After scanning a few more times, the holding midfielder burst forward into this channel, as we see in figure 5, and ended up on the receiving end of Coufal’s through ball. So, again, we see the important role of the full-back and how they, the winger, and the holding midfielder link up to attack this channel via through balls to progress into their team’s favourite crossing position.
Czech Republic’s wingers tend to position themselves quite narrow to create space for the full-backs to venture into. While the Czech Republic primarily enter the final third via these through passes into these channels, the wingers sometimes carry the ball in there themselves, though as we mentioned, Czech Republic are the least dribble-heavy side in the competition, so this isn’t very frequent. When they do, however, they attack the half-space and can force the opposition full-back inside, creating space for the full-back on the wing. We see an example of this in figure 6 and as this passage of play moved on, the full-back received the ball with plenty of room to cross.
We see how important the advancing full-backs’ roles are in the Czech Republic’s offensive tactics, as well as the importance of exposing space in the backline and progressing into the final third through that area. However, we believe that Denmark’s 3-4-3 can go some way to neutralising these offensive tactics.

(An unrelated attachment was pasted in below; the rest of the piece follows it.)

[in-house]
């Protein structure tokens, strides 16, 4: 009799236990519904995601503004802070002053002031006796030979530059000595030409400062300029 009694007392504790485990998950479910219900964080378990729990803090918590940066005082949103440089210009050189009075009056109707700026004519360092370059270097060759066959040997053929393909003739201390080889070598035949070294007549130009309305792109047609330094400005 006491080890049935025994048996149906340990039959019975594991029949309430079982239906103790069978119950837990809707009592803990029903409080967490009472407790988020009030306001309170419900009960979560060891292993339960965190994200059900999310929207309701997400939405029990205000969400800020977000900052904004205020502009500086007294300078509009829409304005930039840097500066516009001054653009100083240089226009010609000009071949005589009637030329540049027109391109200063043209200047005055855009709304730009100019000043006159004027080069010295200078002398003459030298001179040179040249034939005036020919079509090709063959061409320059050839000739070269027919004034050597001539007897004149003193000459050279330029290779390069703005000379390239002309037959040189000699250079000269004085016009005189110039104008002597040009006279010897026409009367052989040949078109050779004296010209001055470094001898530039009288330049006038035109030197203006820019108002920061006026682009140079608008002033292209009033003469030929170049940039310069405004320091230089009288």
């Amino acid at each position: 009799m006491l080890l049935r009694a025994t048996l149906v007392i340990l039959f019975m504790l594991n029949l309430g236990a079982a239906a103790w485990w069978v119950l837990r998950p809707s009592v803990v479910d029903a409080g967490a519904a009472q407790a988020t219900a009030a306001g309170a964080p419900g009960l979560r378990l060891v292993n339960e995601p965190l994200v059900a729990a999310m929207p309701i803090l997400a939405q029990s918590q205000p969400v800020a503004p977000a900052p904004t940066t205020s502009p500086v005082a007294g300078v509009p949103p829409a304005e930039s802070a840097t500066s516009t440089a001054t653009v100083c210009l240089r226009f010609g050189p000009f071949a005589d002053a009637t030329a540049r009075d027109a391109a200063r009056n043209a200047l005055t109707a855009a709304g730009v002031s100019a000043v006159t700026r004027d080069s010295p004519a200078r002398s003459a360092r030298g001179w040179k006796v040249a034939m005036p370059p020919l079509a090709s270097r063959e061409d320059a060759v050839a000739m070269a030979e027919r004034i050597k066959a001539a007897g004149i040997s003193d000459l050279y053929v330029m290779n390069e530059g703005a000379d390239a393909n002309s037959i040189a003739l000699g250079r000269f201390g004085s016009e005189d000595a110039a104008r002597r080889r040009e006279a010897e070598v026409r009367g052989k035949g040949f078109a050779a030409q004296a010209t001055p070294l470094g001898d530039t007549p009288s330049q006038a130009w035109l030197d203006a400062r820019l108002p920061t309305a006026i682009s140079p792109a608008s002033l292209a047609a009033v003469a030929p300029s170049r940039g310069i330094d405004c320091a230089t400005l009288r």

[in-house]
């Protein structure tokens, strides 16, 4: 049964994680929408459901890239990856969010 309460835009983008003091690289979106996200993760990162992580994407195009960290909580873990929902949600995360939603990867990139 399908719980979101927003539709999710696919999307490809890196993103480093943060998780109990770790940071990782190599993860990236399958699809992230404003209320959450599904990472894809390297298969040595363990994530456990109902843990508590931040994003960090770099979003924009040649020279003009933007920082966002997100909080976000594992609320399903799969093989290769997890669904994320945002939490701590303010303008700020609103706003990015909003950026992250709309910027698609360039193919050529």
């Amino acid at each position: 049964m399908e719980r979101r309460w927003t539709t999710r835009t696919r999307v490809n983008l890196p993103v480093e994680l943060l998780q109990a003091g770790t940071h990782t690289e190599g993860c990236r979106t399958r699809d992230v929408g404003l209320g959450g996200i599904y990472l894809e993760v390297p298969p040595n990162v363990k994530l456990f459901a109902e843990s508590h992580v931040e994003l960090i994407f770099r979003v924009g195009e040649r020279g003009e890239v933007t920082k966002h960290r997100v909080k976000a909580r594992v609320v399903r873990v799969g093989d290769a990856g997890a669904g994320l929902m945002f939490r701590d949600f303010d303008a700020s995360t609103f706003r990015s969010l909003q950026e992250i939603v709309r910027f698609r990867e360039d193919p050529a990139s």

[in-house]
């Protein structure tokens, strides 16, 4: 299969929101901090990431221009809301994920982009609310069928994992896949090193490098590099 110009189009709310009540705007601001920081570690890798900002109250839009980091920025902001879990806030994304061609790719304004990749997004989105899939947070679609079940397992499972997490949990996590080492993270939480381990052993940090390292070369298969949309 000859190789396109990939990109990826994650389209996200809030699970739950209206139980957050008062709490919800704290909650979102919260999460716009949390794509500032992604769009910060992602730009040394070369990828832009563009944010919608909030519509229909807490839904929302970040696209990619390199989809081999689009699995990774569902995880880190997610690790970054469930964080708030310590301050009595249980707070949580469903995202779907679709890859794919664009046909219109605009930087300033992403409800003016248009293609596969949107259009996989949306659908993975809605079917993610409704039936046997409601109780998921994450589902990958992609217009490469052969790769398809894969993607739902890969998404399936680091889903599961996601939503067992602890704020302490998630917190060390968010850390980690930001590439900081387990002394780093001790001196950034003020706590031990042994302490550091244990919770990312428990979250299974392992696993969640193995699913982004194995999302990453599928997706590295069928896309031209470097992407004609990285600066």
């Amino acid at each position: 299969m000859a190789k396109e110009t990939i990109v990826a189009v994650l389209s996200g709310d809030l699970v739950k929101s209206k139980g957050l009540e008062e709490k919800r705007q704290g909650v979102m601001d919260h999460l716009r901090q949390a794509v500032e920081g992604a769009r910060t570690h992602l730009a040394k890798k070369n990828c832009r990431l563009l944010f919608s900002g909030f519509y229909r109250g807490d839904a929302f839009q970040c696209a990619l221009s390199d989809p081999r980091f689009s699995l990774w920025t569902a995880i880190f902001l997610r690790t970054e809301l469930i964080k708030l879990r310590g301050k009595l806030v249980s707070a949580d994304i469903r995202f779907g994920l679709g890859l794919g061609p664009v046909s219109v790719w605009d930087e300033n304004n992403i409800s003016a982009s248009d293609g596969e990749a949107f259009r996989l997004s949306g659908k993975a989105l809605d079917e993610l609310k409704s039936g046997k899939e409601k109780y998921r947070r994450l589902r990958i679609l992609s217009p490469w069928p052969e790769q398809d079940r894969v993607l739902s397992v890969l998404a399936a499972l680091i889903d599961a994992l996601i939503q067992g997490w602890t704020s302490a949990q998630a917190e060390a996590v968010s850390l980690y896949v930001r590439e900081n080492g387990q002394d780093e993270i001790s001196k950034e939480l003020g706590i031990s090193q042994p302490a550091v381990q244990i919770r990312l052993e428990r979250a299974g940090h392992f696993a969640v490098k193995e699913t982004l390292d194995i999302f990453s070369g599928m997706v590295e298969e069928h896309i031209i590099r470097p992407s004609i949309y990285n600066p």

For example, before Matthijs de Ligt’s sending off, Czech Republic faced a three/five-at-the-back formation versus the Netherlands and we saw how this could be effective at preventing Czech Republic’s progression into the final third. In figure 7, we see a typical example where Netherlands’ wing-back has been drawn upfield and space would normally be created between him and the near centre-back. However, with an additional centre-back in the squad, left centre-back Daley Blind was able to effectively enter the full-back position, occupying this space and intercepting the through ball.
At other points in this game, the wide centre-backs were drawn out of position by the narrowly-positioned wingers and then it was up to the wing-backs to control the space in the backline, preventing the Czech Republic from easily playing through them. Preparation for Czech Republic’s plans and communication between the players will be key for Denmark in their attempts to stop Czech Republic from exploiting this area as they have done successfully during EURO 2020.
However, with their back-three/five, Denmark’s wing-backs may enjoy more freedom to engage with Czech Republic’s full-backs higher, knowing that the wide centre-backs are preventing space in the backline from being exposed. If they can do that, then Denmark may be able to stifle Czech Republic’s chance creation significantly, thus enjoying more time on the ball and being able to put them under more pressure.
Figure 8 shows an example of Denmark’s 5-2-3 base defensive shape. The Danes utilise a heavily man-oriented press and during the opposition’s build-up, when the ball is central, they tend to maintain a good balance around the pitch, with access effectively retained to all opposition players. During this phase, when the ball is central, they just try to ensure that the opposition don’t create numerical superiority in any one area. This can lead to unfavourable 1v1s being created or potentially dangerous space opening up but it is effective at preventing the opposition from creating an imbalance and exploiting space.